Current issue: 53(4)

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Silva Fennica 1926-1997
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1960-1969
Acta Forestalia Fennica
1953-1968
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1913-1932

Articles by Jonny Andersson

Category: Research article

article id 428, category Research article
Jonny Andersson, Lars Eliasson. (2004). Effects of three harvesting work methods on Harwarder productivity in final felling. Silva Fennica vol. 38 no. 2 article id 428. https://doi.org/10.14214/sf.428
During the last ten years interest in the harwarder has increased, however, studies have concentrated on effects of technical improvements on machine productivity. It has been noted that there is a large potential to increase the productivity through development of suitable work methods. To find efficient work patterns for a harwarder with a turnable loading area, three different harvesting methods were studied in final felling. Three work methods were used. Method 1: the harwarder drove backwards into the stand making a strip road, strip road trees were felled and left on the ground, on the way out of the stand the harwarder cut and processed the trees on both sides of the machine directly into the loading area. Method 2: the harwarder drove forward along the edge of the cut, cutting and processing trees directly into the loading area. Method 3: the harwarder drove forward into the stand and cut and processed strip road trees and trees standing on both sides of the machine directly into the loading area. The most efficient work method was method 2 where the productivity was 13.0 m3 u.b. per E0h (cubic metre under bark per effective hour). The productivities for method 1 and 3 were 12.1 and 11.9 m3 u.b. per E0h, respectively. In addition to work method harwarder productivity was shown to be dependent on load volume, average tree size and hauling distance. The only work elements significantly affected by work methods were processing and movement during processing. The operator had only a few weeks to get used to the machine and even less time to practise on the work methods. Thus, it is probable that the productivity for the studied methods will increase with increasing work experience. Furthermore, as only three work methods were studied, there are still untested work methods. The potential to further improve harwarder work methods is considerable.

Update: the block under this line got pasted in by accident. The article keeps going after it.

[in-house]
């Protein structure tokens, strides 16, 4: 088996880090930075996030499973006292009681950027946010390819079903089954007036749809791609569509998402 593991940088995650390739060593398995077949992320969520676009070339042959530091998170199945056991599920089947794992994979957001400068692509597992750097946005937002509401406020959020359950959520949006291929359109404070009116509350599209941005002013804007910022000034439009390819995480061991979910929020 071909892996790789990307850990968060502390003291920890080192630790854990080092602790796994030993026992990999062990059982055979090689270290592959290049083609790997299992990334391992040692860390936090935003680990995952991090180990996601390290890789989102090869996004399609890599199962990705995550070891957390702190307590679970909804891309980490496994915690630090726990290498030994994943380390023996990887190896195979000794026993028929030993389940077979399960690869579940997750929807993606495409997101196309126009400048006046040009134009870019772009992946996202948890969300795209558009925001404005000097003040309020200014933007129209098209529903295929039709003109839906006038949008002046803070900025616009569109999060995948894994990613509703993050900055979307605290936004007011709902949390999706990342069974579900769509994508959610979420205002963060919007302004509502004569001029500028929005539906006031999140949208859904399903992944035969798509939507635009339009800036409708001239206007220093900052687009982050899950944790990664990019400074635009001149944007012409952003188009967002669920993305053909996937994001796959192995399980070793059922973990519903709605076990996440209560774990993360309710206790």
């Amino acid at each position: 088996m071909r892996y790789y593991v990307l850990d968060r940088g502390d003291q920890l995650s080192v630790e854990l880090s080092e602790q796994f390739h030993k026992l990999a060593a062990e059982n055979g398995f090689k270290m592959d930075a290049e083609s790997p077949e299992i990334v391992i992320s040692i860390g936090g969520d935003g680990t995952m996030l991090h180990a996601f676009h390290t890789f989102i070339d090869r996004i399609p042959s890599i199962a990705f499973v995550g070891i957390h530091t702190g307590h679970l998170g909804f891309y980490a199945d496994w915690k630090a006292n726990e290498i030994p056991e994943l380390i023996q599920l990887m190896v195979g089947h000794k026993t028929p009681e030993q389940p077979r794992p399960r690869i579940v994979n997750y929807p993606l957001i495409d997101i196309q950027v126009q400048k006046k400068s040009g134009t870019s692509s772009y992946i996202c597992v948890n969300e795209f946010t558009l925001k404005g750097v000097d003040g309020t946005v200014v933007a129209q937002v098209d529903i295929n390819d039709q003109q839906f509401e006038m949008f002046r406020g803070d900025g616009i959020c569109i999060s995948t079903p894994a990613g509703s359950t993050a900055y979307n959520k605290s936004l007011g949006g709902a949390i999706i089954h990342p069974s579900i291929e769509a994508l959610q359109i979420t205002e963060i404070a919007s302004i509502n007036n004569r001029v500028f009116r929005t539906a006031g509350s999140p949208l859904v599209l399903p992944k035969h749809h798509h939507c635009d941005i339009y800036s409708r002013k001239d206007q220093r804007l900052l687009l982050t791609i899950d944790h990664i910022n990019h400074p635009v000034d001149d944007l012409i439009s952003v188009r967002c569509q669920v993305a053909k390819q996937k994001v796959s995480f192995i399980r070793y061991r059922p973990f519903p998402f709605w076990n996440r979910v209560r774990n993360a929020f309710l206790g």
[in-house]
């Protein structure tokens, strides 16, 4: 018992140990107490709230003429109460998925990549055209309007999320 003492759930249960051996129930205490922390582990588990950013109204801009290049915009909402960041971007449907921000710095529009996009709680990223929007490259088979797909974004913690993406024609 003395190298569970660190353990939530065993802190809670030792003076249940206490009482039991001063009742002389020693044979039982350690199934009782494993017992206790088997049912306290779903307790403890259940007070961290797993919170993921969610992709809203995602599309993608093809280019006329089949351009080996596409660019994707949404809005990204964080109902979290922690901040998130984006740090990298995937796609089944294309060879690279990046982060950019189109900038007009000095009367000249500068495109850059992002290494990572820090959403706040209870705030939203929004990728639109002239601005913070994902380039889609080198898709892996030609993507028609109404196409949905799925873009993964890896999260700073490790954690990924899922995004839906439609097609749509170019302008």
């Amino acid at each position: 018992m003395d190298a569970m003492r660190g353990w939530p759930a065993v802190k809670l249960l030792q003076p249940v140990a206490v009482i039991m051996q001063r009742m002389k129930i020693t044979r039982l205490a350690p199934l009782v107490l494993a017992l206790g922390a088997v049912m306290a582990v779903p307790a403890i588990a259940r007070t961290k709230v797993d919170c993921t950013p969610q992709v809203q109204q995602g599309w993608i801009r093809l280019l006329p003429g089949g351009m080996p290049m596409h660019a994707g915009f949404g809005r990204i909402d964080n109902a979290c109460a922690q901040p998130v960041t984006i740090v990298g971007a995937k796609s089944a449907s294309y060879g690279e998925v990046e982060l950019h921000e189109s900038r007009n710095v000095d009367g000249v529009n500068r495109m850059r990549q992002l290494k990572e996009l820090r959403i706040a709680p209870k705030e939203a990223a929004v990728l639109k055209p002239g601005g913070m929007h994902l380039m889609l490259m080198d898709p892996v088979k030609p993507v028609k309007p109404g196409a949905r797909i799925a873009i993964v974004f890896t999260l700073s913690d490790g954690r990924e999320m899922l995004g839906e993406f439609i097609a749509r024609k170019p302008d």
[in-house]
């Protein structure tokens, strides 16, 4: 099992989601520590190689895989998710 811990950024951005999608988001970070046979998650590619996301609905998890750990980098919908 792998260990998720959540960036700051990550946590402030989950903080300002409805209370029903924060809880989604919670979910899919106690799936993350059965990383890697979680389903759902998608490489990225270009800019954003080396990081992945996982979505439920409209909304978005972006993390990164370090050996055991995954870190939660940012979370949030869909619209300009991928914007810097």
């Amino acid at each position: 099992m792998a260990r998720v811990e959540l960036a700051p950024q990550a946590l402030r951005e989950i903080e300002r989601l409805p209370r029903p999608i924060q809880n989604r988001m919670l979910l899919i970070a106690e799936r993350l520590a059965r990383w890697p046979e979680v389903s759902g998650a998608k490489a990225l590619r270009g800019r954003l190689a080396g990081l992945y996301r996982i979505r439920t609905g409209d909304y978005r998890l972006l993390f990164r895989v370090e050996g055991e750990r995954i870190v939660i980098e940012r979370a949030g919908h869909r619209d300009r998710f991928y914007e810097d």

• Andersson, Swedish University of Agricultural Sciences, Department of Silviculture, S-901 83 Umeå, Sweden ORCID ID:E-mail:
  • Eliasson, Swedish University of Agricultural Sciences, Department of Silviculture, S-901 83 Umeå, Sweden ORCID ID:E-mail: lars.eliasson@ssko.slu.se (email)

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